2003 National League

All data in these graphs as of season end.
You can also view these related graphs:
National League East
NL as of May 4th
NL as of August 2nd
National League Central
NL as of May 25th
NL as of August 23rd
National League West
NL as of July 1st
NL as of September 13th

Runs Scored and Allowed

Comments How to Read this Graph

This is a crazy graph. According to the run differentials, two of the four best teams in the league were Houston and Philadelphia, but neither team made the playoffs. The reason: they had the two worst Pythagorean records in the league (see table). Both teams tended to score its runs in bunches, which negated some of the impact of their offense.

I've updated the graph from previous versions. First, I'm using new graphing software. I hope you like the new look. Second, I'm using Patriot's park factors, which I believe are more valid than the ones I used previously. To review other team-specific comments, please refer to the team-specific graphs under development on the Baseball Graphs home page.

Team Wins +/-
ARI -0.38
ATL 4.06
CHN 2.56
CIN 6.43
COL -3.58
FLO 3.71
HOU -7.06
LAN 1.67
MIL 2.74
MON 2.53
NYN -2.29
PHI -4.95
PIT -1.26
SDN -1.11
SFN 6.61
SLN -3.74

OBP and SLG by Team

Comments How to Read this Graph

I've made a slight change to this graph. I'm now using ISO instead of SLG to better distinguish teams from each other. You can see that this graph is more revealing than previous graphs.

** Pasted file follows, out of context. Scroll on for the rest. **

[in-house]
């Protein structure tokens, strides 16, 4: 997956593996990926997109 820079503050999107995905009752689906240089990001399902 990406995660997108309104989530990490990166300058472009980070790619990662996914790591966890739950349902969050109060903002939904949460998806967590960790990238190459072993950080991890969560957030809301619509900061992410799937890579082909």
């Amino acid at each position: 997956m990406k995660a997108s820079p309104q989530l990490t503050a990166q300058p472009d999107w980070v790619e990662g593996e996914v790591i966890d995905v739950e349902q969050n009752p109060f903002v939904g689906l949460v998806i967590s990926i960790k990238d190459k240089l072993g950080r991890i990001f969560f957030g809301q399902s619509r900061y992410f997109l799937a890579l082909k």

For instance, San Diego stands out as a team with a clear offensive weakness: slugging. And the Cardinals' OBP was better than the Braves, but the Braves had the best league slugging, by far. Surprisingly, the Phillies' slugging also could have been better.

One other team of note is Milwaukee. As you can see on this graph, the Brewers were about average offensively; their OBP could be improved, but their slugging was above average. Yet they scored a third of a run less per game than projected. It's hard to say why, exactly. They did bat worse with runners in scoring position, but not appreciably so.

Team Runs +/-
ARI -0.18
ATL -0.02
CHN -0.06
CIN 0.00
COL 0.10
FLO -0.03
HOU 0.08
LAN -0.15
MIL -0.31
MON 0.03
NYN 0.09
PHI -0.05
PIT -0.12
SDN -0.27
SFN -0.07
SLN 0.05

Pitching and Fielding

Comments How to Read this Graph

Coors Park has a huge impact on fielding statistics. When you correct DER for park, the Rockies' fielding looks much better. However, while I've tried to correct these data for park factors, I can't guarantee that I did so correctly.

Still, Philadelphia and St. Louis had some great fielding this year, while the Dodgers, Cubs and Marlins were the toast of the pitching mound. Also of note is Houston, with a tremendous park-adjusted DER. Houston's park (what's it called again?) also impacts fielding stats, but there is no denying that Houston's pitching and fielding did a very good job converting batted balls into outs.

To review other team-specific comments, please refer to the team-specific graphs under development on the Baseball Graphs home page.

New Graph!

I'm converting to some new graphing software (look for big changes next year) and I've reconstructed this graph to try and incorporate some of the most recent analysis regarding pitching and fielding. For more information, click on the "How to Read this Graph" link.